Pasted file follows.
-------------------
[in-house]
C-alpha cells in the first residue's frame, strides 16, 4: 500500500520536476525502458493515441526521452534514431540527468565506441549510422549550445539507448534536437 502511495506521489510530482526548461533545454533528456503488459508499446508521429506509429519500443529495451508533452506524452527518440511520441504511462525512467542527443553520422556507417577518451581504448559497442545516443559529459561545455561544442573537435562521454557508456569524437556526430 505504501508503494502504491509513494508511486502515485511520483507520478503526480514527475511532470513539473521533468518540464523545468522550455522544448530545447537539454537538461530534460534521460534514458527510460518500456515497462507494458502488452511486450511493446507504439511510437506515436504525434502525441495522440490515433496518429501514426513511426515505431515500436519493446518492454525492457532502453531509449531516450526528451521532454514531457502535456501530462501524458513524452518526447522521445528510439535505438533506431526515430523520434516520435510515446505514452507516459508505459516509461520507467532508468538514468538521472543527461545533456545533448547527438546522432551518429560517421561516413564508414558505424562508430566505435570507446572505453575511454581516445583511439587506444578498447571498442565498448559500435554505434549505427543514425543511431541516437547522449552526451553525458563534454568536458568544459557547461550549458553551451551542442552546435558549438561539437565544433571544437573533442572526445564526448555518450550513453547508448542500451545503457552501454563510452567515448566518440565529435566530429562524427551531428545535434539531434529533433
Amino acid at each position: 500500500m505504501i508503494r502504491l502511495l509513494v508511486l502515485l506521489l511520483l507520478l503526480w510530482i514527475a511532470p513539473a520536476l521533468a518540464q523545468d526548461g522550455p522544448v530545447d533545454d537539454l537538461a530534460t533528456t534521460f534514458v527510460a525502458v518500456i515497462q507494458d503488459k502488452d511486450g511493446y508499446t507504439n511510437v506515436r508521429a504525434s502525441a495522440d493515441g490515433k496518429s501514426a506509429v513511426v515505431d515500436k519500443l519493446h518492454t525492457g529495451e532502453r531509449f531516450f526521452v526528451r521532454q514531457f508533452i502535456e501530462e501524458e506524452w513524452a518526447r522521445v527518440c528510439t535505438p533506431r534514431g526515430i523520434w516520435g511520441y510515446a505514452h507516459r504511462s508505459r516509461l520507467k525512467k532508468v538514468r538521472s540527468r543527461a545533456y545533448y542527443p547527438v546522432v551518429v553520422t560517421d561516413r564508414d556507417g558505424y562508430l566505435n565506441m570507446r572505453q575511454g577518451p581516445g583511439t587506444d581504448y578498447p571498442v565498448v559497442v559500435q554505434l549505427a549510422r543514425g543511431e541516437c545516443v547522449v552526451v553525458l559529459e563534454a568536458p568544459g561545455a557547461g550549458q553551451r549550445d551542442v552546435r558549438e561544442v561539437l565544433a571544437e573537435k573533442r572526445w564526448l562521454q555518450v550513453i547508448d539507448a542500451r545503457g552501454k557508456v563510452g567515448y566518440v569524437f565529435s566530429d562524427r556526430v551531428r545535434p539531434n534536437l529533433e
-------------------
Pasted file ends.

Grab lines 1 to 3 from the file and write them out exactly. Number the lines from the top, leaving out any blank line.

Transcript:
[in-house]
C-alpha cells in the first residue's frame, strides 16, 4: 500500500520536476525502458493515441526521452534514431540527468565506441549510422549550445539507448534536437 502511495506521489510530482526548461533545454533528456503488459508499446508521429506509429519500443529495451508533452506524452527518440511520441504511462525512467542527443553520422556507417577518451581504448559497442545516443559529459561545455561544442573537435562521454557508456569524437556526430 505504501508503494502504491509513494508511486502515485511520483507520478503526480514527475511532470513539473521533468518540464523545468522550455522544448530545447537539454537538461530534460534521460534514458527510460518500456515497462507494458502488452511486450511493446507504439511510437506515436504525434502525441495522440490515433496518429501514426513511426515505431515500436519493446518492454525492457532502453531509449531516450526528451521532454514531457502535456501530462501524458513524452518526447522521445528510439535505438533506431526515430523520434516520435510515446505514452507516459508505459516509461520507467532508468538514468538521472543527461545533456545533448547527438546522432551518429560517421561516413564508414558505424562508430566505435570507446572505453575511454581516445583511439587506444578498447571498442565498448559500435554505434549505427543514425543511431541516437547522449552526451553525458563534454568536458568544459557547461550549458553551451551542442552546435558549438561539437565544433571544437573533442572526445564526448555518450550513453547508448542500451545503457552501454563510452567515448566518440565529435566530429562524427551531428545535434539531434529533433
Amino acid at each position: 500500500m505504501i508503494r502504491l502511495l509513494v508511486l502515485l506521489l511520483l507520478l503526480w510530482i514527475a511532470p513539473a520536476l521533468a518540464q523545468d526548461g522550455p522544448v530545447d533545454d537539454l537538461a530534460t533528456t534521460f534514458v527510460a525502458v518500456i515497462q507494458d503488459k502488452d511486450g511493446y508499446t507504439n511510437v506515436r508521429a504525434s502525441a495522440d493515441g490515433k496518429s501514426a506509429v513511426v515505431d515500436k519500443l519493446h518492454t525492457g529495451e532502453r531509449f531516450f526521452v526528451r521532454q514531457f508533452i502535456e501530462e501524458e506524452w513524452a518526447r522521445v527518440c528510439t535505438p533506431r534514431g526515430i523520434w516520435g511520441y510515446a505514452h507516459r504511462s508505459r516509461l520507467k525512467k532508468v538514468r538521472s540527468r543527461a545533456y545533448y542527443p547527438v546522432v551518429v553520422t560517421d561516413r564508414d556507417g558505424y562508430l566505435n565506441m570507446r572505453q575511454g577518451p581516445g583511439t587506444d581504448y578498447p571498442v565498448v559497442v559500435q554505434l549505427a549510422r543514425g543511431e541516437c545516443v547522449v552526451v553525458l559529459e563534454a568536458p568544459g561545455a557547461g550549458q553551451r549550445d551542442v552546435r558549438e561544442v561539437l565544433a571544437e573537435k573533442r572526445w564526448l562521454q555518450v550513453i547508448d539507448a542500451r545503457g552501454k557508456v563510452g567515448y566518440v569524437f565529435s566530429d562524427r556526430v551531428r545535434p539531434n534536437l529533433e